Duration and ice thickness of a Late Holocene outlet glacier advance near Narsarsuaq, southern Greenland

Peter J.K. Puleo*, Yarrow Axford

*Corresponding author for this work

Research output: Contribution to journalArticlepeer-review

Abstract

Greenland Ice Sheet (GrIS) outlet glaciers are currently losing mass, leading to sea level rise. Reconstructions of past outlet glacier behavior through the Holocene help us better understand how they respond to climate change. Kiattuut Sermiat, a southern Greenland outlet glacier near Narsarsuaq, is known to have experienced an unusually large Late Holocene advance that culminated at ĝ1/41600calyrBP and exceeded the glacier's Little Ice Age extent. We report sedimentary records from two lakes at slightly different elevations in an upland valley adjacent to Kiattuut Sermiat. These reveal when the outlet glacier's surface elevation was higher than during the Little Ice Age and constrain the associated outlet glacier surface elevation. We use bulk sediment geochemistry, magnetic susceptibility, color, texture, and the presence of aquatic plant macrofossils to distinguish between till, glaciolacustrine sediments, and organic lake sediments. Our 14C results above basal till recording regional deglaciation skew slightly old due to a reservoir effect but are generally consistent with regional deglaciation occurring ~11000calyrBP. Neoglacial advance of Kiattuut Sermiat is recorded by deposition of glaciolacustrine sediments in the lower-elevation lake, which we infer was subsumed by an ice-dammed lake that formed along the glacier's margin just after ~3900calyrBP. This timing is consistent with several other glacial records in Greenland showing neoglacial cooling driving advance between ~4500-3000calyrBP. Given that glaciolacustrine sediments were deposited only in the lower-elevation lake, combined with glacial geomorphological evidence in the valley containing these lakes, we estimate the former ice margin's elevation to have been ~670ma.s.l., compared with ~420ma.s.l. today. The ice-dammed lake persisted until the glacier surface fell below this elevation at ~1600calyrBP. The retreat timing contrasts with overall evidence for cooling and glacier advance in the region at that time, so we infer that Kiattuut Sermiat's retreat may have resulted from reduced snowfall amounts and/or local glaciological complexity. High sensitivity to precipitation changes could also explain the relatively limited Little Ice Age advance of Kiattuut Sermiat compared with the earlier neoglacial advance.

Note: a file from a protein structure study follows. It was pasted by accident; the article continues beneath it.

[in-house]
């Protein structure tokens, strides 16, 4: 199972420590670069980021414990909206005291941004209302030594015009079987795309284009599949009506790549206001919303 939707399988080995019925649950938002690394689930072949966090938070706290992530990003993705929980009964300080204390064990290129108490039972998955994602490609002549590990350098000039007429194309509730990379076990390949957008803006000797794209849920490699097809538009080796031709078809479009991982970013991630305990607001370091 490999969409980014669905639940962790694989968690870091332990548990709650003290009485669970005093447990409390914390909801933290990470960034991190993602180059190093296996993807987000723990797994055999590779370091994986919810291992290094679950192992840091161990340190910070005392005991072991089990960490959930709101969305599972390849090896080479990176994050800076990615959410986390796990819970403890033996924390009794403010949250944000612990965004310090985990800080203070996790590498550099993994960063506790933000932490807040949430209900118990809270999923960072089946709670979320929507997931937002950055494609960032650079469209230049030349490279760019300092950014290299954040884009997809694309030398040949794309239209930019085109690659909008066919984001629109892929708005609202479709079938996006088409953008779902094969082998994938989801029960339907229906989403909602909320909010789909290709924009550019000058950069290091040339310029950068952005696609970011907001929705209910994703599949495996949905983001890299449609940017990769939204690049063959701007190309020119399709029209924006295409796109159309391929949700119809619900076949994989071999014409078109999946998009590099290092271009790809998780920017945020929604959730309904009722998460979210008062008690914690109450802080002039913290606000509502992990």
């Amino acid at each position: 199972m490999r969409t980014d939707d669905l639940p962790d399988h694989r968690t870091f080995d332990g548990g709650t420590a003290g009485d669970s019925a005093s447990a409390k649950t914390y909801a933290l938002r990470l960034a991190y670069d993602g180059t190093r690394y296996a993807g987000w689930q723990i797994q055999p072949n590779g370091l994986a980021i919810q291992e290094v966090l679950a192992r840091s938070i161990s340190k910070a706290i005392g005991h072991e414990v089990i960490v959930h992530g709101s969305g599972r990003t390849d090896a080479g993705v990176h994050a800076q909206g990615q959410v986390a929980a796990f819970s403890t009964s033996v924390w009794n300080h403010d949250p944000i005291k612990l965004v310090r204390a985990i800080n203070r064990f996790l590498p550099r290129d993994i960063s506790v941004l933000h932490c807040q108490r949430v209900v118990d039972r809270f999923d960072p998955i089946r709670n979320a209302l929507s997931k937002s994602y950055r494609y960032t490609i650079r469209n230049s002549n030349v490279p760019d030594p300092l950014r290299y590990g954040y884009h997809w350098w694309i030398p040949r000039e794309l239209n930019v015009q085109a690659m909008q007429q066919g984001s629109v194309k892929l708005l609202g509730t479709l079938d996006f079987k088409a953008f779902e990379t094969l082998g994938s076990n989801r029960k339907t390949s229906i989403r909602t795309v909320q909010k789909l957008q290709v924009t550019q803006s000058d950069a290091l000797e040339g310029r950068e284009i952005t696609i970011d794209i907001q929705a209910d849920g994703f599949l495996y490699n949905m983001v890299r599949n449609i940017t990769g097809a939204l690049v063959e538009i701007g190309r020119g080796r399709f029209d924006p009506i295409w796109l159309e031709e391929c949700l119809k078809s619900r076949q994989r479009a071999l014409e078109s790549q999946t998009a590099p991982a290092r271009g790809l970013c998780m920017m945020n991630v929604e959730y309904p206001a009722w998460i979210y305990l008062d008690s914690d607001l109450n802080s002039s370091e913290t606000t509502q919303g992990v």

Original languageEnglish (US)
Pages (from-to)1777-1791
Number of pages15
JournalClimate of the Past
Volume19
Issue number9
DOIs
StatePublished - Sep 8 2023

ASJC Scopus subject areas

  • Global and Planetary Change
  • Stratigraphy
  • Palaeontology

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